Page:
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Turbine guidelines are a ‘pick & mix’ mess says Burntisland community group 

Credit:  by Tanya Scoon | Fife Today | 28 February 2014 | www.fifetoday.co.uk ~~

Fife Council’s guidelines on where wind turbines should be allowed have been described as “completely contradictory.”

And the chairman of Burntisland Community Council, which is set to consider another planning application for a turbine at Balbie Farm between Burntisland and Auchtertool, says it makes it extremely difficult for groups to make decisions on whether to object.

Alex McDonald voiced his opinion this week following a meeting of the Community Council last Friday in which an application for a 67m wind turbine on farmland above the town, by Edinburgh-based renewable energy company Locogen and Kingdom Housing Association, was discussed, following a presentation from the company.

A previous application for a 74m turbine drew a number of objections last October, including from the Community Council and was withdrawn – now a bid has been made for a smaller one.

Mr McDonald said: “Fife Council’s planning guidelines on wind turbines comprise half a dozen reports, each up to 90 pages long, which were last approved in June 2013.

“Even within the same part of the same report there are contradictions.”

He said one diagram indicated the land in question as being ‘landscape with no capacity.’

He added: “The corresponding text says that there is ‘low capacity for medium-sized turbines.’ A few lines later it becomes ‘landscape with occasional wind turbines’ … and then ‘medium-sized turbines with very occasional large turbines.’

“Later still, it says the guidelines should ‘discourage close proximity of large turbines to the most prominent land forms and any turbines on the summits of prominent land forms’.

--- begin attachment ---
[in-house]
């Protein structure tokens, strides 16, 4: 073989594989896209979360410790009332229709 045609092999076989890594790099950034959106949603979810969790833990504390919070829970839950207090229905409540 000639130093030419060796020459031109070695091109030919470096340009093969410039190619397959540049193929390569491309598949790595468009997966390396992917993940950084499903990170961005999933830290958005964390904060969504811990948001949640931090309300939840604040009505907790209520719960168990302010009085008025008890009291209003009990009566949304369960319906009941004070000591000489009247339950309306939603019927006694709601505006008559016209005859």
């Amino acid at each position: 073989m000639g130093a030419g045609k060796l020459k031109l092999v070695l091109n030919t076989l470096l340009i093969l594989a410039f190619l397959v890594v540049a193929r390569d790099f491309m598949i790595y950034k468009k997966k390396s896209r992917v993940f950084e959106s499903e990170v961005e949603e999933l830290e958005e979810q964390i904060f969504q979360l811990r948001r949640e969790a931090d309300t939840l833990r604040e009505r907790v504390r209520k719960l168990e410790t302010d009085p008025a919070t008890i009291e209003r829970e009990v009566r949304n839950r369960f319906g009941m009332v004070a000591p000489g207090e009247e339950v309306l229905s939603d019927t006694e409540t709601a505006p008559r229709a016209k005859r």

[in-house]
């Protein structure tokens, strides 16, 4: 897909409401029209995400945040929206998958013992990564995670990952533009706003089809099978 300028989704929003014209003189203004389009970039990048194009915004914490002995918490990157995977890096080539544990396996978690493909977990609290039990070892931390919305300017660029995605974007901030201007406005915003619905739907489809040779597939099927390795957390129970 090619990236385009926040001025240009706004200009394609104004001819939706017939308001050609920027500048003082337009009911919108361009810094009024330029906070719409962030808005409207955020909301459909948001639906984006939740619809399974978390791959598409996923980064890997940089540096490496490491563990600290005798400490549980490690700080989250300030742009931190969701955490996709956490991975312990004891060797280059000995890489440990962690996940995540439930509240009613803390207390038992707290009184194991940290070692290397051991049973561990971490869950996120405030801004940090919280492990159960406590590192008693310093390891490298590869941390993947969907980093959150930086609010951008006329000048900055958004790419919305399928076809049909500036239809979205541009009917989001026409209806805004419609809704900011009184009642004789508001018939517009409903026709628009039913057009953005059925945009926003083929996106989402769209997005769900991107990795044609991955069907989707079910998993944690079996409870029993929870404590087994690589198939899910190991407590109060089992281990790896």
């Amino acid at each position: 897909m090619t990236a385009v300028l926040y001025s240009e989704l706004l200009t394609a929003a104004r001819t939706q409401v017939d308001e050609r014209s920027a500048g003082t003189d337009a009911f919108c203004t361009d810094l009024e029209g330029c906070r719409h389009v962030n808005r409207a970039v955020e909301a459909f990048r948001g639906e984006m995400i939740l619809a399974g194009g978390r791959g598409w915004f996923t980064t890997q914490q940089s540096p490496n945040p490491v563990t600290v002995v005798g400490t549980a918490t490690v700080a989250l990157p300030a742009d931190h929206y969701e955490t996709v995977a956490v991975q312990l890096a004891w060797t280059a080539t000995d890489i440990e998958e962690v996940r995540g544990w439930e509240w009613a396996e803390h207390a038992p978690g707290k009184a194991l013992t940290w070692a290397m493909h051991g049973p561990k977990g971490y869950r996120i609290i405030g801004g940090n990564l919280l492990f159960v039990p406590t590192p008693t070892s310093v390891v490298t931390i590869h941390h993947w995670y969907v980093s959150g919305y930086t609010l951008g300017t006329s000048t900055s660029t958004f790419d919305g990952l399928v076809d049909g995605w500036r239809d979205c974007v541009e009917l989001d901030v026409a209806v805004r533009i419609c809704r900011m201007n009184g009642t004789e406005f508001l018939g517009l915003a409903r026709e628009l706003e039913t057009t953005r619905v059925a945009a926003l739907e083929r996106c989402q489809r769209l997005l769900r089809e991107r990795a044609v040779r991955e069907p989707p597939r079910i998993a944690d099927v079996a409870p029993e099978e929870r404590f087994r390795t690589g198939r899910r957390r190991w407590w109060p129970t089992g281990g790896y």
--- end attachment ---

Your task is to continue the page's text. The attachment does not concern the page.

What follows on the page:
“More precisely, it then says that proposals should ‘avoid the southern part of the Culalloe Hills opposite Edinburgh.’

“The bottom line is that anybody can pick the particular description that best suits their purpose and claim to be within the guidelines.

“It defeats the whole purpose of having them in the first place and calls into question the time and effort invested in preparing the documentation. On individual proposals, it makes our task even harder.

“We will do our best to decide what is in the best interest of Burntisland.”

Source:  by Tanya Scoon | Fife Today | 28 February 2014 | www.fifetoday.co.uk

This article is the work of the source indicated. Any opinions expressed in it are not necessarily those of National Wind Watch.

The copyright of this article resides with the author or publisher indicated. As part of its noncommercial educational effort to present the environmental, social, scientific, and economic issues of large-scale wind power development to a global audience seeking such information, National Wind Watch endeavors to observe “fair use” as provided for in section 107 of U.S. Copyright Law and similar “fair dealing” provisions of the copyright laws of other nations. Send requests to excerpt, general inquiries, and comments via e-mail.

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